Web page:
Rick Scott, lawmakers cut budget deal, set special session

Posted June 04, 2017

Almost month after they went home following the conclusion of the 2017 Legislative session, members of both the Florida House and Senate will be returning to Tallahassee for a three day special session.

After months of bickering, two of Florida's top Republican leaders declared a truce Friday and announced the outlines of a final state budget deal that will allow both to declare victory.

The session is scheduled for June 7 through June 9.

Scott said that he will sign the $82.4 billion budget, although he is expected to veto individual spending items.

Under the terms of the deal negotiated privately over the last few days, Scott agreed to sign the new budget.

The agreement will fund Visit Florida at $76 million. Initially legislators had voted to slash money for the tourism marketing agency by two-thirds.

Along with rejecting Scotts request for business-incentive money, the budget would reduce the agencys funding for general operations from $23.5 million in the current year. Instead, it will be spent on workforce training as well as public works projects such as roads.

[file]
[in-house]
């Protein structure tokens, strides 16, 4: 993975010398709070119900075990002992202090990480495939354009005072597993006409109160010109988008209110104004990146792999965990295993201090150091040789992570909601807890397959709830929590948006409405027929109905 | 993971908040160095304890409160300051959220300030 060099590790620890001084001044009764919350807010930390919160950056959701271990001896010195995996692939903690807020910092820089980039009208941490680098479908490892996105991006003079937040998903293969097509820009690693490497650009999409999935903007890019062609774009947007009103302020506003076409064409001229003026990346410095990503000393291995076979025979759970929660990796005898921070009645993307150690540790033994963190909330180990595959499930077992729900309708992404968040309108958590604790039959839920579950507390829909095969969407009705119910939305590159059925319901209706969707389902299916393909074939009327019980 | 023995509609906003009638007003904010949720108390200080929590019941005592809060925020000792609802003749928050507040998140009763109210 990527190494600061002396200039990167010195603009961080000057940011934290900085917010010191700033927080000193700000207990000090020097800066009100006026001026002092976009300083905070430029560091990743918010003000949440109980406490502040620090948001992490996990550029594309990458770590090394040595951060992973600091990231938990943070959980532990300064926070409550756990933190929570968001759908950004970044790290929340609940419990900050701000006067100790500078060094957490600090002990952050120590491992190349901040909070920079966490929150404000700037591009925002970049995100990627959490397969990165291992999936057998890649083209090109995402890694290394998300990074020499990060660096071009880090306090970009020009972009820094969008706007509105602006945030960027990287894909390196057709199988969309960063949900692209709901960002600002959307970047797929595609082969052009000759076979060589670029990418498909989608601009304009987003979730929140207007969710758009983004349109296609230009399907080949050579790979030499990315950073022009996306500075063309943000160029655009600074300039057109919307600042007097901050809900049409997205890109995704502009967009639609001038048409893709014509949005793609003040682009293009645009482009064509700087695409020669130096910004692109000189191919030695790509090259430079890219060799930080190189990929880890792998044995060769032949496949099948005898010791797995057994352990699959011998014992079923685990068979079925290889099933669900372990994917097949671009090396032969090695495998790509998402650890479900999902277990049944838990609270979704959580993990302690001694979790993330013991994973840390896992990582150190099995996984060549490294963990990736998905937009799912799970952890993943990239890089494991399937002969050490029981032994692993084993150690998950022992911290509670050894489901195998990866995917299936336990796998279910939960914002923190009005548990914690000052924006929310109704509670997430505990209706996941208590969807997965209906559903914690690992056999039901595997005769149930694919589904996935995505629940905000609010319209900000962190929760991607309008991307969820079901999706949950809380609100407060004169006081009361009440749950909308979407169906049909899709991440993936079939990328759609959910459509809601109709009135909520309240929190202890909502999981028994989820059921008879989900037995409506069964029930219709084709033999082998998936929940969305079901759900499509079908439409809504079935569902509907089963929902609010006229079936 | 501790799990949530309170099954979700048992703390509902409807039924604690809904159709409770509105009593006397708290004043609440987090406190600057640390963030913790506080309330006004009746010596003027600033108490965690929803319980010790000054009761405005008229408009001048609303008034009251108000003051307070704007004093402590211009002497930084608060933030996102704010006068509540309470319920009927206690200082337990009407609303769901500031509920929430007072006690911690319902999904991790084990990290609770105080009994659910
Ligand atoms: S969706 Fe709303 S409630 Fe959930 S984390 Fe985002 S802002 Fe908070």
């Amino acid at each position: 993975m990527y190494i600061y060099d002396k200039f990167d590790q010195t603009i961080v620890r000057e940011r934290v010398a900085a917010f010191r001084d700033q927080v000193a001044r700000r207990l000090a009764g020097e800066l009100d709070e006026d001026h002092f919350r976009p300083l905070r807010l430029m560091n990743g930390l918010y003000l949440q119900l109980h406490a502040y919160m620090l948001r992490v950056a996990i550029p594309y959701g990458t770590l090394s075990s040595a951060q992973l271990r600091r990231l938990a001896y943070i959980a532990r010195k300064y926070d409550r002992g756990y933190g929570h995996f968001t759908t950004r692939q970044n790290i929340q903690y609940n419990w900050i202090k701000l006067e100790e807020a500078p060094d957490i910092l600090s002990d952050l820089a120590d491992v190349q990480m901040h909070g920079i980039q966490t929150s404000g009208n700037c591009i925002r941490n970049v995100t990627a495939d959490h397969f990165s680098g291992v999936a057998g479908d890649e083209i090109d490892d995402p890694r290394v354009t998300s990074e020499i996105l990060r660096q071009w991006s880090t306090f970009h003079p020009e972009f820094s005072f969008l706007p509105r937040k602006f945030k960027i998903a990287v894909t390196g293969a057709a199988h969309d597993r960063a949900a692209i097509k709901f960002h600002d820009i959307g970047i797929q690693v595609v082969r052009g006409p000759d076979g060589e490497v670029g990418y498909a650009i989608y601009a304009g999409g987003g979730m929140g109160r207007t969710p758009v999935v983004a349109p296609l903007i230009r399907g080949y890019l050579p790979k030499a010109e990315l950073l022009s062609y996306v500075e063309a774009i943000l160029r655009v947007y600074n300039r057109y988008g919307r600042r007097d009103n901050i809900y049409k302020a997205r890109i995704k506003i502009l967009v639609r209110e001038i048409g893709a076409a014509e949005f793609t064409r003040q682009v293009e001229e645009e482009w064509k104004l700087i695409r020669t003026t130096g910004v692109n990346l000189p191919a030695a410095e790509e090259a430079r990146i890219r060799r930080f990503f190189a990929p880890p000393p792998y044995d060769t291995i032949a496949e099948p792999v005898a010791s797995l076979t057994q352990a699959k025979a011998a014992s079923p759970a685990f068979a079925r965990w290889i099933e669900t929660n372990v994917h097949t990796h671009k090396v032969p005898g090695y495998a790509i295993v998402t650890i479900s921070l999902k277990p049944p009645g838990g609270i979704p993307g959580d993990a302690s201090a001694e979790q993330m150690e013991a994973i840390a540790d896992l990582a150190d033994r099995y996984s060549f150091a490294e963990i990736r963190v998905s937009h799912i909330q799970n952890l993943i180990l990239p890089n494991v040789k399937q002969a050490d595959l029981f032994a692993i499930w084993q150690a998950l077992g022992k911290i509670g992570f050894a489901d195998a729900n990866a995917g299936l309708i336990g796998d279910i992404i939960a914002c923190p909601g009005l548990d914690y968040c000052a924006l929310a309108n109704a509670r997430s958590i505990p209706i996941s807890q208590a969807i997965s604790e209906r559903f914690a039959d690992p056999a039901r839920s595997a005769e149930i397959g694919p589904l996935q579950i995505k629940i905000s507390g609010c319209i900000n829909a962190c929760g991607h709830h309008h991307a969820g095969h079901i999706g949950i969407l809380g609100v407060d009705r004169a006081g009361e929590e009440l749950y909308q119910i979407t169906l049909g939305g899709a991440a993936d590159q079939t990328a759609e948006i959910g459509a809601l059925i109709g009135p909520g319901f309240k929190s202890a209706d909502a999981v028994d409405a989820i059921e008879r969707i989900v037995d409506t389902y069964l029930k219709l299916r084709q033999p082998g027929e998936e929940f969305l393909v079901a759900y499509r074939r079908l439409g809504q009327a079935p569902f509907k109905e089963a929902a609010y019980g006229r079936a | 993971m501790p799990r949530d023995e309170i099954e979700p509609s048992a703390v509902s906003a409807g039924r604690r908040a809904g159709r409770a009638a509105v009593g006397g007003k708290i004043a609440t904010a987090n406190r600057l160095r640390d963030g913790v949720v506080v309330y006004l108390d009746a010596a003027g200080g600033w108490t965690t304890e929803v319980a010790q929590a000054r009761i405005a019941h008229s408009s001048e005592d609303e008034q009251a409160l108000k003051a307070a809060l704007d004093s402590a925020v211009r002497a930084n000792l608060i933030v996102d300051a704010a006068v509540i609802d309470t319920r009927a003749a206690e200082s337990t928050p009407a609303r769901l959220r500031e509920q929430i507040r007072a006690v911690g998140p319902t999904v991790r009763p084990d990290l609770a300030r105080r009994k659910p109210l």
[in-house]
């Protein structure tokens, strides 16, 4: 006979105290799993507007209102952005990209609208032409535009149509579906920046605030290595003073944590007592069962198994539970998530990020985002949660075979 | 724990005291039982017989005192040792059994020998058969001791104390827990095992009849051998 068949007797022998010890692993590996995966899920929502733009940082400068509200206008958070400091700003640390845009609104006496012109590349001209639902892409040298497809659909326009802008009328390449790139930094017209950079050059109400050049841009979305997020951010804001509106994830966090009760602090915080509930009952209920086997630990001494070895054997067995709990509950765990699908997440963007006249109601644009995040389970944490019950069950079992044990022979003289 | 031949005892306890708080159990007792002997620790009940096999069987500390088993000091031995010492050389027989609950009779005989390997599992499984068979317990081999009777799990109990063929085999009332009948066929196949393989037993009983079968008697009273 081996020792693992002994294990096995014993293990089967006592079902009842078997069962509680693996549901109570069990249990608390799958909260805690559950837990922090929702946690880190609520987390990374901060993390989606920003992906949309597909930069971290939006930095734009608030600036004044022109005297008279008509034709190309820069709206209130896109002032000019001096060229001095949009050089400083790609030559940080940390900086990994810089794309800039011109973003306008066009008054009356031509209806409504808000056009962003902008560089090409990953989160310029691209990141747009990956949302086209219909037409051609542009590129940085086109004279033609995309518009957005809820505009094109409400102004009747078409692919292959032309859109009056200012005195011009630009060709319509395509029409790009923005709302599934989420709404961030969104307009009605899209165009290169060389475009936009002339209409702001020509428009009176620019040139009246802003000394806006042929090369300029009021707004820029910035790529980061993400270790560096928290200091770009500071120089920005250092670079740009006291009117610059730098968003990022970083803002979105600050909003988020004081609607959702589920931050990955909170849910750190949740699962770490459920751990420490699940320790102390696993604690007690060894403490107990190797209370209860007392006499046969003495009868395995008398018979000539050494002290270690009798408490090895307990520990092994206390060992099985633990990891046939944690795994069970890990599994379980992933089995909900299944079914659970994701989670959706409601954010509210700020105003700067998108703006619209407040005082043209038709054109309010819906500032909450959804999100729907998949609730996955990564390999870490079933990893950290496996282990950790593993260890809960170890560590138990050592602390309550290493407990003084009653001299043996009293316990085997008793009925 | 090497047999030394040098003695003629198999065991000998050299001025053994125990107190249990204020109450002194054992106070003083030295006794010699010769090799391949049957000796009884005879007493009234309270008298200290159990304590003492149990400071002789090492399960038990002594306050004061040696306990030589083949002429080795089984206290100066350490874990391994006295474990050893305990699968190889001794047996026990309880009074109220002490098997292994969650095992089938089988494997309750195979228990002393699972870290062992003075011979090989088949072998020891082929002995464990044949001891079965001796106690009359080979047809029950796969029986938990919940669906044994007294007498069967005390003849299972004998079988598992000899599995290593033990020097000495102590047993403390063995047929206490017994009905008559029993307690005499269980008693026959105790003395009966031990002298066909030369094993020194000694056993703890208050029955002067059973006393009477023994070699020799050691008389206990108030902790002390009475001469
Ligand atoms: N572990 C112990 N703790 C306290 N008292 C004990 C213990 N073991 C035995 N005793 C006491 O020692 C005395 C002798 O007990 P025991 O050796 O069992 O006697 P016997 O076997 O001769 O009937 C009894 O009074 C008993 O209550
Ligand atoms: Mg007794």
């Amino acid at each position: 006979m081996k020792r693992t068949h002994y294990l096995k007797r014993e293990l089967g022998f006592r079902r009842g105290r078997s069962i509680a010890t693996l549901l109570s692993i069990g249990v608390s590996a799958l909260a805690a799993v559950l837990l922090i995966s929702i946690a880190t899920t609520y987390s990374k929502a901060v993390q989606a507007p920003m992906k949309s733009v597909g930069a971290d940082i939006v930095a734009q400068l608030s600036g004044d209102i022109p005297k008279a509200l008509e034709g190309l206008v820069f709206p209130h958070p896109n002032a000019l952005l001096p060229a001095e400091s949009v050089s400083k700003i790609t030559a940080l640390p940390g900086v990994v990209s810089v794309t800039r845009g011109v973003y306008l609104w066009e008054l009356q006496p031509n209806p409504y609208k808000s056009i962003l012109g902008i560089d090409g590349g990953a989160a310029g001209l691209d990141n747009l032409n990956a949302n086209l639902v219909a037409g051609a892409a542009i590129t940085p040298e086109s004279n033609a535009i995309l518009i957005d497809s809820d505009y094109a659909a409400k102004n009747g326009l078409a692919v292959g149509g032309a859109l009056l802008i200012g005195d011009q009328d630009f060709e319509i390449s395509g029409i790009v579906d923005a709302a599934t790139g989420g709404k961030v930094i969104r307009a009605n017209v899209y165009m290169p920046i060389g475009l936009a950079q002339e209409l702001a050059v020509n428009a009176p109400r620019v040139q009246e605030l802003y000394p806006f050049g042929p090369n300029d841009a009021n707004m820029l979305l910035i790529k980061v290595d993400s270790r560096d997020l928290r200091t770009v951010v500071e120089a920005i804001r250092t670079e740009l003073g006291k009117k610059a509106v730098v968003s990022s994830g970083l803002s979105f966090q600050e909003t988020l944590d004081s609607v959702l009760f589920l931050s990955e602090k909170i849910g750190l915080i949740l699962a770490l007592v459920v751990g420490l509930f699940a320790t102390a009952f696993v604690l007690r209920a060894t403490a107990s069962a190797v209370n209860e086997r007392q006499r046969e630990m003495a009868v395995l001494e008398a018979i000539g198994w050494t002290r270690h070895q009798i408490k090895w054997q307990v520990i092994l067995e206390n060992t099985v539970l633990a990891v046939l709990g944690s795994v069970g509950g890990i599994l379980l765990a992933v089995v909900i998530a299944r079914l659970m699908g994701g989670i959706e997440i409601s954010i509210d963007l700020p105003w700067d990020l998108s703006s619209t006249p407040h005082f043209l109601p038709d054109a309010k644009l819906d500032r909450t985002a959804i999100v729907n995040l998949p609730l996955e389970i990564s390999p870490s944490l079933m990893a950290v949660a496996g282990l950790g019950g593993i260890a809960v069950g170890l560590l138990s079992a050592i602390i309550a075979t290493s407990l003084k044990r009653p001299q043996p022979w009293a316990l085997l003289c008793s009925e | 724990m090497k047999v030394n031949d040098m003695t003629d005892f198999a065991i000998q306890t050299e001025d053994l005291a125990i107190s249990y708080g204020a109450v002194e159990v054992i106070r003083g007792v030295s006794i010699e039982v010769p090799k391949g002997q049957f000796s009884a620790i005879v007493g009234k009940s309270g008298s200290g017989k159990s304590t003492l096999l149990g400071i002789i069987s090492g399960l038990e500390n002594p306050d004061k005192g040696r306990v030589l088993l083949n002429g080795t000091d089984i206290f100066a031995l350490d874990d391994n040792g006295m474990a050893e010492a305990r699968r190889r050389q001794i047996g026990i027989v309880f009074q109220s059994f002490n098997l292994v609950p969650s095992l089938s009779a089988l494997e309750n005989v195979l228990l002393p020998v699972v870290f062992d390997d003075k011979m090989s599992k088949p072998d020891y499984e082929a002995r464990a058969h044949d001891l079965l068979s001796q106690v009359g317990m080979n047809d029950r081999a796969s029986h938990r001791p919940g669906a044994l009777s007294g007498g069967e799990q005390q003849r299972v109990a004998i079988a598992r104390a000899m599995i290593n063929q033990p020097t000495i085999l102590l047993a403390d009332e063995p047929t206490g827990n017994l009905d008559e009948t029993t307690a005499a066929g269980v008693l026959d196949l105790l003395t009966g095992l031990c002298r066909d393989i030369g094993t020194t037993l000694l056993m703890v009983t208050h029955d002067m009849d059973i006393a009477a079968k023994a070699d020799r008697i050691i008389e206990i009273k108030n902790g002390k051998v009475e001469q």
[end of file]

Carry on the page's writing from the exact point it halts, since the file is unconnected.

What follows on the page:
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Scott is also vetoing HB 5501 which decreased funding to VISIT FLORIDA by more than 60 percent.

The governor's large vetoes were money for public schools that he vetoed as part of a budget deal he worked out with legislators.

“I dont think we should be spending what NY is spending or California, and I dont think we should be offering $100 million (incentive deals) or whatever people do. That money will be used to fund Scott's priorities.

School superintendents, parent-teacher groups and the state's teacher union have been calling on Scott to veto the bill. House Speaker Richard Corcoran continued his campaign against what he terms corporate welfare-again leading the charge to refuse incentive funding and this year adding cuts to the operational side, too. Senate President Joe Negron, R-Stuart, wants to defend his state university initiatives in the budget as well as a related policy bill (SB 374).

Democrats who opposed the education bill quickly lambasted Scott and Republicans. Sen.

"This bill will not help our students, our teachers, our school employees or our public schools". The Legislature failed to pass a bill during its 60-day regular session that would implement a constitutional amendment that legalized medical marijuana.

On the other hand, key appropriations survived, among them $13.5 million for dunes repairs to be split between St. Johns and Flagler, a vital part of county government's funding plan to recover from Hurricane Matthew. "The governor and the legislative leaders who cooked up these changes and called for a special session are not addressing the needs of the parents and students in this state", she said.